Let the Memory Live Again
A rainy night in Sydney in November 2015 saw the triumphant revival return of the third longest running show in Broadway history…Cats the Musical.
Composed by Andrew Lloyd Webber and based on T. S. Eliot’s Old Possum’s Book of Practical Cats, Cats the Musical premiered in the West End in 1981, Broadway in 1982 and Australia in 1985.
In 2014 Webber and the original creative team featuring Trevor Nunn – director, Gillian Lynne – choreographer and John Napier – design, re-united to bring Cats to a new generation.
I can’t recall when the first time I saw Cats was. It may have been during the 1989 or 1994 run Brisbane – or both. I know I saw the Circus tent tour in 1999 and I know I saw it in London in 2002. I know I watched the 1998 made for television DVD at least once every six months. Alongside Rock of Ages, it is my favourite musical.
So, it was with nerves, excitement and equal doses of trepidation and skepticism that I took my seat for opening night. I’d read some things about the revival changes that didn’t sit well with my purest Cats love, and the casting of a younger Grizabella also perplexed me.
The stage set at the Capitol Theatre was extremely elaborate, full of all the hidey holes, necessary for cats to pop in and out of (as well as to hold many of the props and onstage costume changes). As the orchestra, lead by musical director Paul White, commenced the overture my heart started racing.
As soon as those Jellicle cats took the stage for their Jellicle ball, I was enamored, overwhelmed, in awe and star struck at how incredible talented this assembled cast is.
Confidently lead by Matt McFarlane (Grease, Love Never Dies, Priscilla – Queen of the Desert) as Munkustrap, assisted by Daniel Assetta (2014 finalist Rob Guest Endowment award, Wicked) as Rum Tum Tugger, the insanely accomplished cast pounced, crawled, arched, purred, tumbled and leapt around the stage with seemingly effortless ease.
I can only imagine how physically demanding a role in Cats must be, including the capacity to remember all of that amazingly varied choreography. The magnificent “The Jellicle Ball” is one the most stunning musical theatre dance pieces, let alone the other intricate pieces like the tapping in “The Old Gumbie Cat” or the “Mr. Mistoffelees” solo (bravo Christopher Favaloro).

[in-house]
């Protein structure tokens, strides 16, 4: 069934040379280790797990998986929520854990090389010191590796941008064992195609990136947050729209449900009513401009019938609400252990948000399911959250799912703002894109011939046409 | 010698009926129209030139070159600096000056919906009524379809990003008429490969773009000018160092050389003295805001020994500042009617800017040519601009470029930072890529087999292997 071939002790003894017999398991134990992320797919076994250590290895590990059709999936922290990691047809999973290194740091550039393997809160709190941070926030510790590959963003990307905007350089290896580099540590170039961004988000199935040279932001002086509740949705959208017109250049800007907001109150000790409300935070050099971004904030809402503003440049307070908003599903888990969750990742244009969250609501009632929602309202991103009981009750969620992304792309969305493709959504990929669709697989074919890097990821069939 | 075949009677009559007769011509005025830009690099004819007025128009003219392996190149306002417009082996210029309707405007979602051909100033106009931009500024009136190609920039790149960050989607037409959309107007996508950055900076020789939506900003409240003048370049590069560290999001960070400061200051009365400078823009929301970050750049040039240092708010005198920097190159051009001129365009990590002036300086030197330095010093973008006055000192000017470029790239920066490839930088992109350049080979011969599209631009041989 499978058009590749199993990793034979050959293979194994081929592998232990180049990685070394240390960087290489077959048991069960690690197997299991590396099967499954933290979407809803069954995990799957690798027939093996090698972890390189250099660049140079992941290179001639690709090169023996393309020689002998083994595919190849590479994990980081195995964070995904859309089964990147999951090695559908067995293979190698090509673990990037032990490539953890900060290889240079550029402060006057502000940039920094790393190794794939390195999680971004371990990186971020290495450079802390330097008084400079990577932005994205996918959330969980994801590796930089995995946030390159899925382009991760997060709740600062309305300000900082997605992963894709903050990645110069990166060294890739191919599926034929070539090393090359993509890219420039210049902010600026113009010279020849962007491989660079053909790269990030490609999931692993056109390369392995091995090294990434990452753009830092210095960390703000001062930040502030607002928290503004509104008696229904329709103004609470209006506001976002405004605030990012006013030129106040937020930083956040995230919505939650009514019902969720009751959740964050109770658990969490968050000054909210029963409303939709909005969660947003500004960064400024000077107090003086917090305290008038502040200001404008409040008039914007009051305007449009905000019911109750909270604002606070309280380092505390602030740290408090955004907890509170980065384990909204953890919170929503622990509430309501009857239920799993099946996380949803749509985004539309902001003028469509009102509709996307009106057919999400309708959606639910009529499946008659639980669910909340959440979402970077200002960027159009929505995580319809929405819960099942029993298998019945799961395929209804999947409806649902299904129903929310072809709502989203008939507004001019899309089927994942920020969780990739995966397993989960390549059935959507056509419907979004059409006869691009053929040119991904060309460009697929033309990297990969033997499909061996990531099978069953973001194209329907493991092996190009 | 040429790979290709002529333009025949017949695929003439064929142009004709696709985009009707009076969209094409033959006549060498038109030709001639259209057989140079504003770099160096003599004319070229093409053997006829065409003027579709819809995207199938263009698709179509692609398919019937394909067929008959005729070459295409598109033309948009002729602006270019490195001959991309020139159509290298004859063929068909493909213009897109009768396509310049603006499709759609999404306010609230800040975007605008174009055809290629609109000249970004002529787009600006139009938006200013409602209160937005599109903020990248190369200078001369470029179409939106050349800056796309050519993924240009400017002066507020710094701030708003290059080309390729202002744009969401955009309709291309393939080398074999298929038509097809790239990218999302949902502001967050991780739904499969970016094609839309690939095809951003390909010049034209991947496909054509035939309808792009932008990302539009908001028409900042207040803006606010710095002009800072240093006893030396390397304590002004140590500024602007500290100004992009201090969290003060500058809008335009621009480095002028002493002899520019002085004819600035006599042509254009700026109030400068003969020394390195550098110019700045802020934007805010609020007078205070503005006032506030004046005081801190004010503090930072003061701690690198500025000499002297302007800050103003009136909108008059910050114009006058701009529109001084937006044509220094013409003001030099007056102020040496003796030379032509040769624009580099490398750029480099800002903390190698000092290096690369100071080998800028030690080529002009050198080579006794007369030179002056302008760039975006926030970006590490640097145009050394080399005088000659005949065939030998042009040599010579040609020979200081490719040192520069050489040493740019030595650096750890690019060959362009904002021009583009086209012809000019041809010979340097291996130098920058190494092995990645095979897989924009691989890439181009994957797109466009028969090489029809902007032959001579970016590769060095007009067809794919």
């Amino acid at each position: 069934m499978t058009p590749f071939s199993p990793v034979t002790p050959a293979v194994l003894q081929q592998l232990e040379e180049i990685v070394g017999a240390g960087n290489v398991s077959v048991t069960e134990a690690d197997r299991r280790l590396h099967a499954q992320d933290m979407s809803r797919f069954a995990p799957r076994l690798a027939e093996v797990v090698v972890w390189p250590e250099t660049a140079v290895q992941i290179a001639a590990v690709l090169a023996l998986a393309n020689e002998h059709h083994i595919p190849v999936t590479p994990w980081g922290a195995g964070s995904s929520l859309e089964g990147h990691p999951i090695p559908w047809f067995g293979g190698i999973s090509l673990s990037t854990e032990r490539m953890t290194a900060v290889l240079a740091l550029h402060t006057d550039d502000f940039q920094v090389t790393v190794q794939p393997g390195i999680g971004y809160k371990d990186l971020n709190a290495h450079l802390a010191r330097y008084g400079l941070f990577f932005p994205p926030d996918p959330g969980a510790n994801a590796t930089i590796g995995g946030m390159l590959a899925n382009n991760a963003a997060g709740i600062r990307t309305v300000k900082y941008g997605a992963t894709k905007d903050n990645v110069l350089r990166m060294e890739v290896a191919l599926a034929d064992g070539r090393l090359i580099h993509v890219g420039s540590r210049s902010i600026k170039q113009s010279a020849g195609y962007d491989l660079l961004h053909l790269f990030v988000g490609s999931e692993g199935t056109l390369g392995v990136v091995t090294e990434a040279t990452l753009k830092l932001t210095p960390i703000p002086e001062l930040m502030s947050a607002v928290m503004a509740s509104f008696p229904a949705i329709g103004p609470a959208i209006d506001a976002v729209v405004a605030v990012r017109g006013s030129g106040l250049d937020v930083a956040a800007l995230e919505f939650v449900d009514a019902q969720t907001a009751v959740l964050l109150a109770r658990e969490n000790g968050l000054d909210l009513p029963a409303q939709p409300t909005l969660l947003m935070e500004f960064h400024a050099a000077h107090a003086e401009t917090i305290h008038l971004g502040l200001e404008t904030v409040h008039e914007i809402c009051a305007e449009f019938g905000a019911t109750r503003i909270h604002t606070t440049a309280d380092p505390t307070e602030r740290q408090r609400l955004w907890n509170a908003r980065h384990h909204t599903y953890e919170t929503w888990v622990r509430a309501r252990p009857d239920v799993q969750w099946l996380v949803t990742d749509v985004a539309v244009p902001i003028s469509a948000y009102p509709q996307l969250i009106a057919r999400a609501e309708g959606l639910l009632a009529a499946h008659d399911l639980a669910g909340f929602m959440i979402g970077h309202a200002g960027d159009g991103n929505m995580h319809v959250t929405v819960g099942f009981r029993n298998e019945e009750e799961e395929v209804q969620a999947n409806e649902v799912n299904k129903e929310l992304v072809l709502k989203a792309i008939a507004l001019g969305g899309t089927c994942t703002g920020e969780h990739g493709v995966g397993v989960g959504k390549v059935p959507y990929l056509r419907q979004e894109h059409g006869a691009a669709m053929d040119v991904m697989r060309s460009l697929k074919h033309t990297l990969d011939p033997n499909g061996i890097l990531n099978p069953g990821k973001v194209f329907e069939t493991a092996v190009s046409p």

Each cat clearly had their own personality and maintained character throughout, whether during an on stage solo, running through the theatre or sitting on stage.
This review would go on forever if I was to mention every cat character individually so I’ll just say quality of not only the cast, but costumes, staging, lighting, music and overall direction is a credit and testimonial to the world class strength of the Australian musical theatre industry.
One of biggest changes in this new production is the change of The Rum Tum Tugger to a rap. Gone is the cocky, hip swinging, sexual crooner, replaced by a crotch thrusting, dreadlock wearing rapper. And I didn’t like it. This is a clear example of “if it isn’t broken, don’t fix it”. I can understand the change was added to attract a different generation, but it felt unnecessary. Thankfully Tugger was brilliant during ‘Mr Mistoffelees’.
And that brings me to the other big change in this production, the casting of a younger Grizabella. The broken down and on-the-outs glamour cat, shunned by the Jellicle community, is one of the iconic roles in musical theatre. First brought to the stage by Elaine Page, it is one of those roles that is synonymous with it’s originating actor and all other actors since then are inevitably compared to the original.
The casting of Deltra Goodrem as Grizabella in this production raised a few eyebrows, including mine. I will admit it, I couldn’t understand why. To me, this isn’t a role to make your musical theatre debut in. It is one you work hard for and earn with years as a swing, supporting cast and lead roles.
And then, a few hours before the opening night, I read this interview with Delta and I started to understand the decision a little better. And then, from her first steps on stage and her first note of “Memory”, I understood completely. By the time it came for the full performance of “Memory” and those notes, I wanted to run and hug the casting director and creative team.
Goodrem was sublime. Magnificent. Her Grizabella is hauntingly beautiful and she inhabited the Jellicle spirit completely. And boy, can she sing! (what is one of the hardest musical theatre songs to sing). Bravo Ms Goodrem, bravo.
Actually, a full hearted Jellicle bravo to everyone involved. This is truly a spectacular production.
Cats the Musical is now playing at the Capitol Theatre in Sydney ahead of a national tour.